I know our story will evolve as time goes on, but this is a short summary of our journey so far…
In 2015 my husband and I were blessed with a little boy, Apollo. Shortly after Apollo was born he was diagnosed with Torticollis, or a ‘stiff neck’ – which caused his head to have a limited range of motion, favoring one side over the other, have feeding difficulties, etc. Since I had worked in healthcare, I was very fearful that the Torticollis would cause Plagiocephaly, or ‘flattening on the skull’ which could then require Apollo to wear a helmet. I had received information at the hospital about free early intervention screenings, so I sifted through my hospital discharge paperwork, pamphlets and flyers (that all new parents are said to have received) and found their number. It took Apollo some time to get evaluated by early intervention, but once he was, he was quickly approved for services and soon after we had a Physical Therapist come to our home once a week to work with Apollo. In time Apollo’s Torticollis resolved and his head rounded out normally, however, additional developmental delay concerns surfaced. It was during this time that Justin and I decided that I would put my career on hold to stay home with Apollo to insure that he got all the care and services that he needed.
Sometimes it’s hard to see the forest through the trees when you are overwhelmed and living in it. Looking back to our first days with Apollo, it was evident that he displayed many red flags for ASD since birth – sensitivity to touch, textures, sounds, etc. Unfortunately, it wasn’t until Apollo grew older that the red flags for ASD became glaringly apparent. Apollo was advancing in certain areas (completing puzzles at a shocking rate, sorting objects/colors, etc. much sooner than his peers) all while missing major milestones in other areas (not talking, not responding to his name when called, not making eye contact, unable to calm himself, etc.).
My husband, Justin and I have lived majority of our lives trusting our gut instincts, and while our intuition as parents told us for a long time that something wasn’t quite right we were often told by others that children develop at different rates, to just be patient and he will catch-up.
Over the years, we spent time every, single, day, working on all the tools and recommendations from the therapists and doctors. We bought all the recommended apps, tools and materials for Apollo; a weighted blanket, weighted compression vest, chewy toys, sensory brushes, special tooth brushes, sensory toys, visual schedules, special music programs, etc, and my husband even built Apollo a therapy swing to use at our home. The healthcare professionals applauded us for our dedication to his care, and assured us that we were doing everything we could to help him progress and advance, and while it was comforting to some extent to hear that we were doing a good job, it just did not seem good enough when we were still seeing our child struggle.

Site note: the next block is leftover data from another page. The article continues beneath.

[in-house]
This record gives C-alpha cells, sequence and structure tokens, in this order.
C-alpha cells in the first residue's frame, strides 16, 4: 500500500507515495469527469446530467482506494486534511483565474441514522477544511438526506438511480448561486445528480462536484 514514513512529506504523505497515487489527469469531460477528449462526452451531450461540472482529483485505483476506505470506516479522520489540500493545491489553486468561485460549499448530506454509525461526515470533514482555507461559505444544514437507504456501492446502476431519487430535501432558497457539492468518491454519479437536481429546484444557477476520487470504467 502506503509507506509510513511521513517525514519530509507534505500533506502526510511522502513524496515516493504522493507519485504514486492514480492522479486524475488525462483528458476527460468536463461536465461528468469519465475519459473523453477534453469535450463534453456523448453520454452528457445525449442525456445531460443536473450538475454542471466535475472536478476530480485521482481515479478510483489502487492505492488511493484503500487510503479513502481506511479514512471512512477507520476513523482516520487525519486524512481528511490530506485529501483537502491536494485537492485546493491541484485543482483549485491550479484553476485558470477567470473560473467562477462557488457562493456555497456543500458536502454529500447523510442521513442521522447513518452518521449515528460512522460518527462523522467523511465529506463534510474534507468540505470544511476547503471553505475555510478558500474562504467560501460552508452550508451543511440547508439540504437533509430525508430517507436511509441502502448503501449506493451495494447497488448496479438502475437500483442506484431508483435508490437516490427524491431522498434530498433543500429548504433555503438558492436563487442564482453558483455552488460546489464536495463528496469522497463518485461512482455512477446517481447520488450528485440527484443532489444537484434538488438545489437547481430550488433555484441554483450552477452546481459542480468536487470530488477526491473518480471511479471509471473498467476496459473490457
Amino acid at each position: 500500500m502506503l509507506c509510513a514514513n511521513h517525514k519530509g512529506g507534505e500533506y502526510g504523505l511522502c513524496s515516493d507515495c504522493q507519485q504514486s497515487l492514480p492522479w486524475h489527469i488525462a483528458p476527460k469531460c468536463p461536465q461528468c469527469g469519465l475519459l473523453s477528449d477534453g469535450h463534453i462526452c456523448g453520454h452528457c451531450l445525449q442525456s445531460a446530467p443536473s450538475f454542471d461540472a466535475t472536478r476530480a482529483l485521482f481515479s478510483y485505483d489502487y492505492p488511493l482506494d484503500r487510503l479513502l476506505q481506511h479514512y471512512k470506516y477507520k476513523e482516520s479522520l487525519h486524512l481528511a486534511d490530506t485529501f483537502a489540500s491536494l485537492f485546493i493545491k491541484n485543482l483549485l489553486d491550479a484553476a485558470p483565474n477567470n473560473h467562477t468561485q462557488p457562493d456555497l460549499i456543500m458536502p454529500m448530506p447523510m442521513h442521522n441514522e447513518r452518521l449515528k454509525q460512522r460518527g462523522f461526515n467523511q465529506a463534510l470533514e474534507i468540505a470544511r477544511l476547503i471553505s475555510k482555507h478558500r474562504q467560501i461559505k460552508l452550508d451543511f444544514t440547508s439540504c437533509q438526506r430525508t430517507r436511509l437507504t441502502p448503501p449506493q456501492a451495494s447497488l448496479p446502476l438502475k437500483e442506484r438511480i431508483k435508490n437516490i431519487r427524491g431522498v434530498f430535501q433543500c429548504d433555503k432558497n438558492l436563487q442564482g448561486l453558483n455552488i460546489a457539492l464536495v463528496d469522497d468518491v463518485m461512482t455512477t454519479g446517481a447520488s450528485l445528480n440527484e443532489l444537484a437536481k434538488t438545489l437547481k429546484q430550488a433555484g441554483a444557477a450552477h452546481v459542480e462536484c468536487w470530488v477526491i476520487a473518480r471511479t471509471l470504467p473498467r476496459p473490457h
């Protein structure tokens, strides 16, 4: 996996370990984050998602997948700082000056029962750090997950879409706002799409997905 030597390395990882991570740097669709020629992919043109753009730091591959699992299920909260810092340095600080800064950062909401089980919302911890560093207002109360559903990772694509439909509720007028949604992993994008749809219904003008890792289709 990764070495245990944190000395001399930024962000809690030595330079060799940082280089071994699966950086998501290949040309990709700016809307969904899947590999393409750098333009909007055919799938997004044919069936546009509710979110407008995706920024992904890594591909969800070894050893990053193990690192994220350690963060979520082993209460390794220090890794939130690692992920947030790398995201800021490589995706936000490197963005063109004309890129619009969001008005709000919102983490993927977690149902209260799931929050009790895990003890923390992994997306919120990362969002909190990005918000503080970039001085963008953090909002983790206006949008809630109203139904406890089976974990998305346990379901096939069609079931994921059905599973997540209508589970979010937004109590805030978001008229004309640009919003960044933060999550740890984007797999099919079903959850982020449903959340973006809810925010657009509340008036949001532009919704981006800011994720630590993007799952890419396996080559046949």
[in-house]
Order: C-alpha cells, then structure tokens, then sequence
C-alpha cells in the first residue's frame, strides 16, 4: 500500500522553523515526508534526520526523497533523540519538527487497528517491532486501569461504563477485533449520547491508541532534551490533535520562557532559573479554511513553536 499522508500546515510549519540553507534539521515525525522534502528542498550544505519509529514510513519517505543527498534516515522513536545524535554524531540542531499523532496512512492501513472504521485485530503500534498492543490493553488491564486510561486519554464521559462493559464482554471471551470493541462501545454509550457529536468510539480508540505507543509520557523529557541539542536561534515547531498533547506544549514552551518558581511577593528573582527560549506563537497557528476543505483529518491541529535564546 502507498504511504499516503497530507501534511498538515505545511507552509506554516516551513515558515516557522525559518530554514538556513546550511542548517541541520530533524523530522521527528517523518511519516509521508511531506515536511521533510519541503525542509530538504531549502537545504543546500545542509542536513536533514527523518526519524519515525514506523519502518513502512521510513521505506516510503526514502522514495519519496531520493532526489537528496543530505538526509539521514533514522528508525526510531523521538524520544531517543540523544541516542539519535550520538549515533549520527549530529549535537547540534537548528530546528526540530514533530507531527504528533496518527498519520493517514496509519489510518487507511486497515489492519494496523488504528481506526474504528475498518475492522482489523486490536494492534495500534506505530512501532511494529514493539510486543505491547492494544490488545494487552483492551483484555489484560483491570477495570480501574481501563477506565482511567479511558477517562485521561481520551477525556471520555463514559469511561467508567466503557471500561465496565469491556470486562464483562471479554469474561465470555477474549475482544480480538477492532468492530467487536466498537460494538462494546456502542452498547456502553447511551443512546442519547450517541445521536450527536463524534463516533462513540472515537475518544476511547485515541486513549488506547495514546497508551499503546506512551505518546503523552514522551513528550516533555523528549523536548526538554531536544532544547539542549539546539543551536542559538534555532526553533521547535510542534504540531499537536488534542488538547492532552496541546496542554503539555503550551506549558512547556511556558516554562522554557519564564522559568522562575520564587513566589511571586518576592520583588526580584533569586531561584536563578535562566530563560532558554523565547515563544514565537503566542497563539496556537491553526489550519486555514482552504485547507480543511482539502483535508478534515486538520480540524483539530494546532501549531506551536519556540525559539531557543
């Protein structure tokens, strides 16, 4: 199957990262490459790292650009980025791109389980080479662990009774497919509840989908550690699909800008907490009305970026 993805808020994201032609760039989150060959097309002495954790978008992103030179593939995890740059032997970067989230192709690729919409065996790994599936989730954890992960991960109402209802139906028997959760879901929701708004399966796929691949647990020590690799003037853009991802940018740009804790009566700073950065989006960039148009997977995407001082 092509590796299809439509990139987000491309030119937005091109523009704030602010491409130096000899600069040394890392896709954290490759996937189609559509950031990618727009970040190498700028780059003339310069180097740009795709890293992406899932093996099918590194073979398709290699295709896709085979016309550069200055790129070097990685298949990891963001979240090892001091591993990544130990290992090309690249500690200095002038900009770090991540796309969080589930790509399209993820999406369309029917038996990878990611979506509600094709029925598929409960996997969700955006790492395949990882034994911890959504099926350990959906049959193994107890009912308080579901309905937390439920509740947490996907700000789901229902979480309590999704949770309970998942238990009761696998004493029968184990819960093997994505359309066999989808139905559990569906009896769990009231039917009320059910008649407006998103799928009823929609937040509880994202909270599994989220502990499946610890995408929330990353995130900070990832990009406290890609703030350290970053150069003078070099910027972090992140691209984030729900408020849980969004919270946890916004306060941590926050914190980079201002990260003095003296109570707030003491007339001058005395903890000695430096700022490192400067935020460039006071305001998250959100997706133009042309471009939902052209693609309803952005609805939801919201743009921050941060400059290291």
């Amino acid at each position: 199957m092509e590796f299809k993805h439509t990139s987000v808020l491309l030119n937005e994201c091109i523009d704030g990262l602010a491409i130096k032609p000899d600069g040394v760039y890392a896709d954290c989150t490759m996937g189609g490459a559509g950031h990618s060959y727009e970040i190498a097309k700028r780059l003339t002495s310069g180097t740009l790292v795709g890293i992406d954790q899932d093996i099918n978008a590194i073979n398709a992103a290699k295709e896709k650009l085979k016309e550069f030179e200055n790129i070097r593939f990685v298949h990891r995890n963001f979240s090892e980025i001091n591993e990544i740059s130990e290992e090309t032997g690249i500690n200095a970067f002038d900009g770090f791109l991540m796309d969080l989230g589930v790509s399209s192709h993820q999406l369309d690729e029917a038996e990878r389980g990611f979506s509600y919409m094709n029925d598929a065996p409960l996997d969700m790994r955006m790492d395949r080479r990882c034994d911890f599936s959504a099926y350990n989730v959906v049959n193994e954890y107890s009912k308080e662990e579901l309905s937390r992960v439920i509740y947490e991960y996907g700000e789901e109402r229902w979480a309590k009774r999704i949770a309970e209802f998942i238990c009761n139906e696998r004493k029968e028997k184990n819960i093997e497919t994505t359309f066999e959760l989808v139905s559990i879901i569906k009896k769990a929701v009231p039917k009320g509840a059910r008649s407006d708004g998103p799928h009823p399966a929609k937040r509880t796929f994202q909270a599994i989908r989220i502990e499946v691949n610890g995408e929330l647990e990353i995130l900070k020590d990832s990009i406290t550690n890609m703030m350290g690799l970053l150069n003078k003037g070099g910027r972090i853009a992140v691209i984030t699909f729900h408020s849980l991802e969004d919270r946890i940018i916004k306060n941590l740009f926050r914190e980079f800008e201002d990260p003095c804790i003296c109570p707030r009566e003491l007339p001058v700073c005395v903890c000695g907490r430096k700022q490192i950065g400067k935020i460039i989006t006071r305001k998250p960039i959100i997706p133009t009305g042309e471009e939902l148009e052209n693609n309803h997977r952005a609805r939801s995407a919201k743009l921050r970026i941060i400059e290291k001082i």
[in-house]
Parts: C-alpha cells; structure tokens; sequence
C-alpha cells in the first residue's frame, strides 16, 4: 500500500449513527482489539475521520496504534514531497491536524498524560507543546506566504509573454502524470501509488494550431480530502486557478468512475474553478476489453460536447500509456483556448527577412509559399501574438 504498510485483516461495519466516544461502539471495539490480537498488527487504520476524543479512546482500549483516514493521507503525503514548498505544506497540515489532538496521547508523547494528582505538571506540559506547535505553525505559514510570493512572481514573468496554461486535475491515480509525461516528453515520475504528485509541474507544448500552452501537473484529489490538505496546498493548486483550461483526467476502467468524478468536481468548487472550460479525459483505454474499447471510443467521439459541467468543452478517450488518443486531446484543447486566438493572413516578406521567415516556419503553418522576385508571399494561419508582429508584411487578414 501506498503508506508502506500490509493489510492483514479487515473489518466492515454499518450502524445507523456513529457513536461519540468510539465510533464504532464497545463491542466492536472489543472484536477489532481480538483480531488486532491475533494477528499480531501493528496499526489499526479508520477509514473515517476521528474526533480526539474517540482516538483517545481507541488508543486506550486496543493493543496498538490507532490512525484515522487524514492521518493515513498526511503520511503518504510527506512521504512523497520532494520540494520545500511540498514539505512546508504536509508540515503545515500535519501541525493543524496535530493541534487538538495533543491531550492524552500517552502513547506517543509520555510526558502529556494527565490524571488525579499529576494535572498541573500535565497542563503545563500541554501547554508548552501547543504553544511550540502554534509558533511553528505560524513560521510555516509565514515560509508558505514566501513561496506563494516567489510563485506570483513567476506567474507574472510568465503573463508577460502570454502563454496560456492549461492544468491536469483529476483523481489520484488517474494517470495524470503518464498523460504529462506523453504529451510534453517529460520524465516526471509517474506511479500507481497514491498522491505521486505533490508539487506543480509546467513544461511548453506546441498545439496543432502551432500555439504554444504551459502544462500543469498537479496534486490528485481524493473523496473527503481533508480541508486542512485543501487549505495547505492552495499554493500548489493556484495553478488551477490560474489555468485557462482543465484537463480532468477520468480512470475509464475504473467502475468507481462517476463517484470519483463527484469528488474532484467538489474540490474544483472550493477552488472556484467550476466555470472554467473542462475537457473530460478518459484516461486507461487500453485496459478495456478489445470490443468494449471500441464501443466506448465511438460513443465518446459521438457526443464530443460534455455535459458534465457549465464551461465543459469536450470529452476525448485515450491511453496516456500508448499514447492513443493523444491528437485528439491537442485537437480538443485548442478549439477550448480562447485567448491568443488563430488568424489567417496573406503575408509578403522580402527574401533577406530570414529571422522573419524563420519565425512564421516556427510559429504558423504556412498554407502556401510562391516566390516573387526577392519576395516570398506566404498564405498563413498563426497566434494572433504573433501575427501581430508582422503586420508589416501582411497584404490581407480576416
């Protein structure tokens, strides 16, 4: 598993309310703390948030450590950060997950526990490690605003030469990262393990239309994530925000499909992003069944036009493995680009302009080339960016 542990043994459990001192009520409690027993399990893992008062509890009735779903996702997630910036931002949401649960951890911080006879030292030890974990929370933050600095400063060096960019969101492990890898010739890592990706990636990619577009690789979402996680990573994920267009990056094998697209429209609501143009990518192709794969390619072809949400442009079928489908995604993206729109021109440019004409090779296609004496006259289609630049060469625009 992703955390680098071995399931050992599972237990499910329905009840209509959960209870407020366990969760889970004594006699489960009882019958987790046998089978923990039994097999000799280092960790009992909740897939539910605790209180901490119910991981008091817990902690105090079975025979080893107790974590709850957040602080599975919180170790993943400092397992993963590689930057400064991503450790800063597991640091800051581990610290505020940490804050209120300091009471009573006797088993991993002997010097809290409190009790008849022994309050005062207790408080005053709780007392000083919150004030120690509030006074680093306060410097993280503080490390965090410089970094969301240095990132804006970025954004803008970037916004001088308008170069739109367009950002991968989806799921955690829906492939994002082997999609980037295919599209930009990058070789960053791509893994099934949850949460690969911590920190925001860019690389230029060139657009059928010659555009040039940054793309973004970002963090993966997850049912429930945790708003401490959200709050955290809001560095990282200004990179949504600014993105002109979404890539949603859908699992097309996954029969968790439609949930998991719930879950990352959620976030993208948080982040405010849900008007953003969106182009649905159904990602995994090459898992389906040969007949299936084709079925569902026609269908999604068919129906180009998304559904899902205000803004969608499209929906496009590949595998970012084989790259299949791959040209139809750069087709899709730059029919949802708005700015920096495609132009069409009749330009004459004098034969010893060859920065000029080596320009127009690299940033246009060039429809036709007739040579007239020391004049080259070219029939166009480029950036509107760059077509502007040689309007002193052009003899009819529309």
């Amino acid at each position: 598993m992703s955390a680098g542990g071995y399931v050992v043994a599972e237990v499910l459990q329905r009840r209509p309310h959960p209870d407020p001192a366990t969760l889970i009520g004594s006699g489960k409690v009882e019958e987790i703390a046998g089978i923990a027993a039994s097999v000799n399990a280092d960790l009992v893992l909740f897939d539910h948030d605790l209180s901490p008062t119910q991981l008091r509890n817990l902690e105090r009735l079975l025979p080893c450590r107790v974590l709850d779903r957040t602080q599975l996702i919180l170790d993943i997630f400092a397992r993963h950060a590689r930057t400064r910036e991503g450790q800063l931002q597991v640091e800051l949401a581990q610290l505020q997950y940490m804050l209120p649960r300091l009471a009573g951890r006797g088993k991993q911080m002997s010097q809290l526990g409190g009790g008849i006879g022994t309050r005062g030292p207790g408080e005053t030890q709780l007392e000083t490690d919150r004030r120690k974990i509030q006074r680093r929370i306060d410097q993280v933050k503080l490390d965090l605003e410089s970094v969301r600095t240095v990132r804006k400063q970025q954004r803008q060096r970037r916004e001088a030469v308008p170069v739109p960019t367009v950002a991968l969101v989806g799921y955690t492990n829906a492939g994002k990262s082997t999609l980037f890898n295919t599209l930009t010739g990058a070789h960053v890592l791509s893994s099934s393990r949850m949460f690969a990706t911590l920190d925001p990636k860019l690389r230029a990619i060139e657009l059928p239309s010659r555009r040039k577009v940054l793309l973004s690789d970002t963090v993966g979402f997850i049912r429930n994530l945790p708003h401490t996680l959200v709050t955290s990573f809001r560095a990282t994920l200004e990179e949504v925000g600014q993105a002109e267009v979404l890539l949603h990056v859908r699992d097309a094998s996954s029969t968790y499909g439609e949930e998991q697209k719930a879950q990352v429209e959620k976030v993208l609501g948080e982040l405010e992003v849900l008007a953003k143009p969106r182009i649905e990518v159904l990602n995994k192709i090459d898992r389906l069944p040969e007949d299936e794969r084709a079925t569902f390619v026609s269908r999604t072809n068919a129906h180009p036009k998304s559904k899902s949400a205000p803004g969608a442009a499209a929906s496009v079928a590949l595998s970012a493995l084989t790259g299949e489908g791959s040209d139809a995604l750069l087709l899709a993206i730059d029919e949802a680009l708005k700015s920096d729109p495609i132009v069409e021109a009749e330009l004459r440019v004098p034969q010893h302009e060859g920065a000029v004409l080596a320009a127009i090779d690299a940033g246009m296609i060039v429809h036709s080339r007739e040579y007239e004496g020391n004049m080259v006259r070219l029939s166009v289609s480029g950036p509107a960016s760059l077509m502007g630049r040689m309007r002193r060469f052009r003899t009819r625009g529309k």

When Apollo turned 2 years 9 months, it was recommended that we have him evaluated by a Psychologist to see if he would qualify for ongoing services past age 3 – so we did. I remember exactly where I was when I got the call from the Psychologist. My husband and I were sitting down in a Mexican restaurant with our children and a close friend having lunch. We were getting ready to leave, when my phone rang. I recognized the number, so I quickly answered it. What happened next will forever be ingrained in my memory. As I answered the phone and recognized the voice on the other end, I found myself holding my breath – my mind racing. After a short introduction, the Psychologist said: “Mrs. Apple, Apollo has been diagnosed with Autism Spectrum Disorder”. I paused, thanked her for calling, and hung-up the phone. It was almost like an out of body experience. In that moment everything that I had suspected for years had finally been confirmed – out loud. I was happy, sad, scared, devastated all at the same time. I was happy that we FINALLY had a name to what we had been seeing so that we could get him appropriate intervention services specific to ASD. At the same time, I was sad that Apollo would have a label that could cause people to treat him differently, because of the misconceptions and stereotypes that I had previously witnessed with autistic children. I was also very scared of the unknown – what would happen next.
What happens next? Stay tuned to follow our Journey!